Lung Cancer

Clinical Trials

Results of clinical trials help researchers learn more about what causes the various types of lung cancer and how to most effectively treat them. Much of the focus includes identifying biomarkers and applying therapies to treat lung cancer with those specific markers. Research also continues to find treatments for lung cancers that do not exhibit a specific biomarker. As a result, patients with lung cancer now have more potential treatment options with increasingly promising outcomes. 

What are Clinical Trials?

Most of the therapies used to treat cancer today were once studied, evaluated and approved through the clinical trials process. Today, thousands of these research studies around the world continue to search for new and better ways to prevent, diagnose and treat cancer and its symptoms and side effects. Studies are evaluating the following:

  • Methods for disease prevention and patient screening
  • Tools and procedures to diagnose disease
  • New or improved treatments such as drugs and drug combinations
  • Medical procedures or devices
  • Lifestyle or behavioral changes that may improve health and/or quality of life

Your doctor may recommend considering a clinical trial at any of these times:

  • Before diagnosis if you are high risk
  • At diagnosis
  • If your cancer progresses
  • When choosing among available treatment options
  • If your current treatment is no longer performing as expected
  • To reduce side effects and improve your quality of life

Reasons to Consider Participating

A clinical trial may offer one or more of the following benefits: 

1. Access to state-of-the-art cancer treatments that are not otherwise available.
2. The best option if your cancer has become resistant to your current treatment, or if you have a rare type of cancer that has few, if any, approved treatments.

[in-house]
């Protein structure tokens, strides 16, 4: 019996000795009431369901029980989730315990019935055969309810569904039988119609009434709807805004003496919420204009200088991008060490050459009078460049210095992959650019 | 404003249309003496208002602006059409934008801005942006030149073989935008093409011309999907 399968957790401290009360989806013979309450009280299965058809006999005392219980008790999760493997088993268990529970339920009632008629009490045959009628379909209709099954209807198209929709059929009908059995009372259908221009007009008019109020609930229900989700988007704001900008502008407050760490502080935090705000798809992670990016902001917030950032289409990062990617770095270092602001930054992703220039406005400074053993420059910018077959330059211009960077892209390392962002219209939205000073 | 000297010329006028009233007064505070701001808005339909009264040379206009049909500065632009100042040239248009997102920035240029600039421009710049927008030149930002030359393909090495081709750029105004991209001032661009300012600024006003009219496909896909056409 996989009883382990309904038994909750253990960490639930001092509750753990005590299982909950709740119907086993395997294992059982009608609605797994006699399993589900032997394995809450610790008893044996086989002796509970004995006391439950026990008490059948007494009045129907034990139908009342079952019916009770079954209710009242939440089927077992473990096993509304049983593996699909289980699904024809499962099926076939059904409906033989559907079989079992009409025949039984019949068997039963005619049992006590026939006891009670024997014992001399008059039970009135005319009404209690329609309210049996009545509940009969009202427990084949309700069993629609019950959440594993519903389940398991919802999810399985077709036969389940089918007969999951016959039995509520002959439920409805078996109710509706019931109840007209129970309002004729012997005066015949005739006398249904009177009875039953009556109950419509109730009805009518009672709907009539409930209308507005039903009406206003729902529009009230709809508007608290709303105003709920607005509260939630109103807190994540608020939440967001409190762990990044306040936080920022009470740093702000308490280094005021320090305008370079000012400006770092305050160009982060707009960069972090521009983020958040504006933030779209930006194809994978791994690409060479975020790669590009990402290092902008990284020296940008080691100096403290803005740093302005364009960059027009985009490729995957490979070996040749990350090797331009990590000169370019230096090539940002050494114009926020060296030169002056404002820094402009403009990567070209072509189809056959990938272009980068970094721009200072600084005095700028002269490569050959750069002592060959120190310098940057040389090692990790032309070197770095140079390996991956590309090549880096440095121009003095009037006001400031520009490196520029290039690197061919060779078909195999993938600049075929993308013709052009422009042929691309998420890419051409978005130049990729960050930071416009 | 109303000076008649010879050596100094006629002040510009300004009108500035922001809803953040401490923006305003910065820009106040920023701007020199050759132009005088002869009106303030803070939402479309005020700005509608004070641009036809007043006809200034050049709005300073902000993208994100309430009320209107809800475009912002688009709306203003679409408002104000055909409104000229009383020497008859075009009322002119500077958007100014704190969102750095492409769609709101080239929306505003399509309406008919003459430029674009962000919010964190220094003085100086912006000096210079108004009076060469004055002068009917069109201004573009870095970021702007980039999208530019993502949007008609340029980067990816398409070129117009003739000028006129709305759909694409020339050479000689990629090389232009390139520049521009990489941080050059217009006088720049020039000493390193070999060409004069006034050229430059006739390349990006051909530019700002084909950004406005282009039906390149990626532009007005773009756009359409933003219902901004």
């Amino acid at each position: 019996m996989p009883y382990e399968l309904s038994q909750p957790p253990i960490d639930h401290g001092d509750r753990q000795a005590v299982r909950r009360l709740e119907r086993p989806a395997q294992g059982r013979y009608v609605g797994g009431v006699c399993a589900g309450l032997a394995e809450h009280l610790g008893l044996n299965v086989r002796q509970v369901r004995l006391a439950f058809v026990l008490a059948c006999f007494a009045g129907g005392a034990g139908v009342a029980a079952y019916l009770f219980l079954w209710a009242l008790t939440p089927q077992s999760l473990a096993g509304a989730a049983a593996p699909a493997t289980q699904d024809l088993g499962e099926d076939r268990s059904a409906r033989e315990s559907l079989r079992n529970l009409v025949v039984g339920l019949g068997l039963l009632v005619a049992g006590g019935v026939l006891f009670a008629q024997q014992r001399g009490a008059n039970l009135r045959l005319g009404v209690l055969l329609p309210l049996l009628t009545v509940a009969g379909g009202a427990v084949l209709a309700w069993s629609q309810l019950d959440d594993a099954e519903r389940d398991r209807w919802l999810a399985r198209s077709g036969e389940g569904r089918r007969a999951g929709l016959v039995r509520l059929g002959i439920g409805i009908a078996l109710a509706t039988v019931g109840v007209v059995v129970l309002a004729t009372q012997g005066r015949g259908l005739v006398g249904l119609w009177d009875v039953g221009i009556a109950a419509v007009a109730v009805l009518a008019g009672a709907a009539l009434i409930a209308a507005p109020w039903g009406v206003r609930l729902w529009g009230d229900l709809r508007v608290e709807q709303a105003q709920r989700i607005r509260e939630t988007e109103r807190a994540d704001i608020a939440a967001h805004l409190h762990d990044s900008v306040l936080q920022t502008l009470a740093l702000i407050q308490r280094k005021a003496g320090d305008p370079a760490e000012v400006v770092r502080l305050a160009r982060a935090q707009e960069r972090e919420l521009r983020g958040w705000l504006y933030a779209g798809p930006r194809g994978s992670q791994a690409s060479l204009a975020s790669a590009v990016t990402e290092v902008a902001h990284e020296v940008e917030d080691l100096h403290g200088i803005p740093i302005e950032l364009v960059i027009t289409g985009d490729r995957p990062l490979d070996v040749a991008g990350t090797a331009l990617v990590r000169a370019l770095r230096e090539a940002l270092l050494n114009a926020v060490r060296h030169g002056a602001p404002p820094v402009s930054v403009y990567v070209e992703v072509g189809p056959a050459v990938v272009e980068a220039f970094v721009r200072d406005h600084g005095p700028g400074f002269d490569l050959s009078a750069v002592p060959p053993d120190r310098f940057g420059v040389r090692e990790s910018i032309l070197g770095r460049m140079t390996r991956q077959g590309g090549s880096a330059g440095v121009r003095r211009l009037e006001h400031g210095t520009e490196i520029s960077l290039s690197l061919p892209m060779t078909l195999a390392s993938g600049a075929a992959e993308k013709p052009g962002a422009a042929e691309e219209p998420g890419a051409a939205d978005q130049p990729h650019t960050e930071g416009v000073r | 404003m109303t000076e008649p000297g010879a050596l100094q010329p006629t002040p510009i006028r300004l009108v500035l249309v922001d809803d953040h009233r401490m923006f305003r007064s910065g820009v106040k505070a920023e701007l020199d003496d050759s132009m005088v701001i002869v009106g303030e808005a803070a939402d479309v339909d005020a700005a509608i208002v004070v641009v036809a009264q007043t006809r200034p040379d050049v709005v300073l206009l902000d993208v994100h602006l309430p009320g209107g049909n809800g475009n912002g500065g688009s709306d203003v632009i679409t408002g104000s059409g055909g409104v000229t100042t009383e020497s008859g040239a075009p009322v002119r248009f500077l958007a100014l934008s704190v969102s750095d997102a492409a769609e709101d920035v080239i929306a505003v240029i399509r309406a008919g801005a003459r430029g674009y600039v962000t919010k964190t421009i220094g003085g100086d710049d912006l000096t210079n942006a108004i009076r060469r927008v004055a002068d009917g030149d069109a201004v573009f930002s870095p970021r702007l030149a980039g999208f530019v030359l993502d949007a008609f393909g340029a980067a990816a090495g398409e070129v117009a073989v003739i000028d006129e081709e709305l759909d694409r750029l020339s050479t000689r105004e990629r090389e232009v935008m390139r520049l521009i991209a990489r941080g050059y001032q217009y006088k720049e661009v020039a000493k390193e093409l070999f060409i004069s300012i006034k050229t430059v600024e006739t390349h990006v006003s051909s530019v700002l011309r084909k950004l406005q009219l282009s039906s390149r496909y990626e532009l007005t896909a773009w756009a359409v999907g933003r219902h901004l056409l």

3. More care because you will be monitored by the medical team managing your trial as well as by your regular oncologist.
4. You will be a partner in cancer research, helping improve treatments for future patients. The need is great for more clinical trial participants; minority patients are particularly needed.

As with any cancer treatment, those in clinical trials present potential risks and extra time commitments. Ask your doctor about possible side effects and the schedule to accommodate the tests and appointments that are required for the trial.

Finding a Clinical Trial

Let your team know if you are open to considering a clinical trial. You can also search on your own. Once you find a potential trial, talk with your doctor. Keep in mind that some may be closed, and you may not qualify for every trial that interests you. Every participant in a specific trial must meet the same eligibility criteria. Common criteria include cancer type, subtype, stage, biomarker status and treatment history. Your age, gender and other health conditions may also be factors. For example, if a trial requires that you have already had a specific treatment and you have not, you will not be eligible. 

How to Search for a Clinical Trial

Before you begin, have your exact diagnosis, pathology report and details of your previous cancer treatments on hand to help determine if you meet the basic eligibility criteria. Then, start by using the list of clinical trial sites below. Your doctor may recommend additional sites.

Clinical Trial Resources

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